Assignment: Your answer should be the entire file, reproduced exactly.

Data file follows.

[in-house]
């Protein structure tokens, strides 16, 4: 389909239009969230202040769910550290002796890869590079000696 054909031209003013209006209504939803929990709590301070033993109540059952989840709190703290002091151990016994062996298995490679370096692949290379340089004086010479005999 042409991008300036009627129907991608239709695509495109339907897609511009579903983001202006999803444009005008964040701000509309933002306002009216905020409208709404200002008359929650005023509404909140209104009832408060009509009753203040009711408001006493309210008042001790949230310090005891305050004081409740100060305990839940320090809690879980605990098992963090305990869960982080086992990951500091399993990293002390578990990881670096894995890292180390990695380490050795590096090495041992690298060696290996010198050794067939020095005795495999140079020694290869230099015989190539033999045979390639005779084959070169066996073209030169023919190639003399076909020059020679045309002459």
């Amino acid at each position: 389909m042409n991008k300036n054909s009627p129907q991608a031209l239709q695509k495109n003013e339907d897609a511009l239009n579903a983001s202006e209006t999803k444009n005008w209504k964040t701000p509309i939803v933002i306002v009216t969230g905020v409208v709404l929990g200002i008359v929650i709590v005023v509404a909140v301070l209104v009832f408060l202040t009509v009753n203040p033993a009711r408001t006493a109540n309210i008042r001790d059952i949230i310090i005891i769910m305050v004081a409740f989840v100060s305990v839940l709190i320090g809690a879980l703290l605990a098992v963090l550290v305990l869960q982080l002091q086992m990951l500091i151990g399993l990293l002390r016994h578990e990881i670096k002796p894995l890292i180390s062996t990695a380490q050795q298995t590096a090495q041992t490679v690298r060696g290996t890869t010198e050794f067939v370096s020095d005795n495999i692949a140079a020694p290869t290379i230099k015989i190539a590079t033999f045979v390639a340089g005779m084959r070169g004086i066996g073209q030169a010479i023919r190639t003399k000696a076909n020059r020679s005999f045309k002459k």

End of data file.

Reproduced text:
[in-house]
């Protein structure tokens, strides 16, 4: 389909239009969230202040769910550290002796890869590079000696 054909031209003013209006209504939803929990709590301070033993109540059952989840709190703290002091151990016994062996298995490679370096692949290379340089004086010479005999 042409991008300036009627129907991608239709695509495109339907897609511009579903983001202006999803444009005008964040701000509309933002306002009216905020409208709404200002008359929650005023509404909140209104009832408060009509009753203040009711408001006493309210008042001790949230310090005891305050004081409740100060305990839940320090809690879980605990098992963090305990869960982080086992990951500091399993990293002390578990990881670096894995890292180390990695380490050795590096090495041992690298060696290996010198050794067939020095005795495999140079020694290869230099015989190539033999045979390639005779084959070169066996073209030169023919190639003399076909020059020679045309002459």
């Amino acid at each position: 389909m042409n991008k300036n054909s009627p129907q991608a031209l239709q695509k495109n003013e339907d897609a511009l239009n579903a983001s202006e209006t999803k444009n005008w209504k964040t701000p509309i939803v933002i306002v009216t969230g905020v409208v709404l929990g200002i008359v929650i709590v005023v509404a909140v301070l209104v009832f408060l202040t009509v009753n203040p033993a009711r408001t006493a109540n309210i008042r001790d059952i949230i310090i005891i769910m305050v004081a409740f989840v100060s305990v839940l709190i320090g809690a879980l703290l605990a098992v963090l550290v305990l869960q982080l002091q086992m990951l500091i151990g399993l990293l002390r016994h578990e990881i670096k002796p894995l890292i180390s062996t990695a380490q050795q298995t590096a090495q041992t490679v690298r060696g290996t890869t010198e050794f067939v370096s020095d005795n495999i692949a140079a020694p290869t290379i230099k015989i190539a590079t033999f045979v390639a340089g005779m084959r070169g004086i066996g073209q030169a010479i023919r190639t003399k000696a076909n020059r020679s005999f045309k002459k």